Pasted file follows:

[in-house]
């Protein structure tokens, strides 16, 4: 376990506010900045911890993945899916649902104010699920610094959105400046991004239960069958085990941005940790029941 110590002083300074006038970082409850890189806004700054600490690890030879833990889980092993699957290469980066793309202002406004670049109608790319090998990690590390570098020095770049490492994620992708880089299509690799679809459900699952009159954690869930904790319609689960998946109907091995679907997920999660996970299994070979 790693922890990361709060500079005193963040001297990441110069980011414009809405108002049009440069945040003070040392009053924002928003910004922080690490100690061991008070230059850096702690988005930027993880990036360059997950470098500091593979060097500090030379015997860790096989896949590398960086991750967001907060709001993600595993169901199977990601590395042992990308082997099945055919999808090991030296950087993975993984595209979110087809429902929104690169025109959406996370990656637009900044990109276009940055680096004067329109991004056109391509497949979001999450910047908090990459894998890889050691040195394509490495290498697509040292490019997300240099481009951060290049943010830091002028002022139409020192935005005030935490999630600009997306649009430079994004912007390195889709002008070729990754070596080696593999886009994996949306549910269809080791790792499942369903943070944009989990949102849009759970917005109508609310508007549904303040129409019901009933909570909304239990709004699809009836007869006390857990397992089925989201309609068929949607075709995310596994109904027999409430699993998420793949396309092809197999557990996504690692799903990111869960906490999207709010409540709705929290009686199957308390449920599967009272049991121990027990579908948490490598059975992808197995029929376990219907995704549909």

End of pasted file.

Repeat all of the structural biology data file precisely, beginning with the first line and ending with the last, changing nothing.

[in-house]
């Protein structure tokens, strides 16, 4: 376990506010900045911890993945899916649902104010699920610094959105400046991004239960069958085990941005940790029941 110590002083300074006038970082409850890189806004700054600490690890030879833990889980092993699957290469980066793309202002406004670049109608790319090998990690590390570098020095770049490492994620992708880089299509690799679809459900699952009159954690869930904790319609689960998946109907091995679907997920999660996970299994070979 790693922890990361709060500079005193963040001297990441110069980011414009809405108002049009440069945040003070040392009053924002928003910004922080690490100690061991008070230059850096702690988005930027993880990036360059997950470098500091593979060097500090030379015997860790096989896949590398960086991750967001907060709001993600595993169901199977990601590395042992990308082997099945055919999808090991030296950087993975993984595209979110087809429902929104690169025109959406996370990656637009900044990109276009940055680096004067329109991004056109391509497949979001999450910047908090990459894998890889050691040195394509490495290498697509040292490019997300240099481009951060290049943010830091002028002022139409020192935005005030935490999630600009997306649009430079994004912007390195889709002008070729990754070596080696593999886009994996949306549910269809080791790792499942369903943070944009989990949102849009759970917005109508609310508007549904303040129409019901009933909570909304239990709004699809009836007869006390857990397992089925989201309609068929949607075709995310596994109904027999409430699993998420793949396309092809197999557990996504690692799903990111869960906490999207709010409540709705929290009686199957308390449920599967009272049991121990027990579908948490490598059975992808197995029929376990219907995704549909």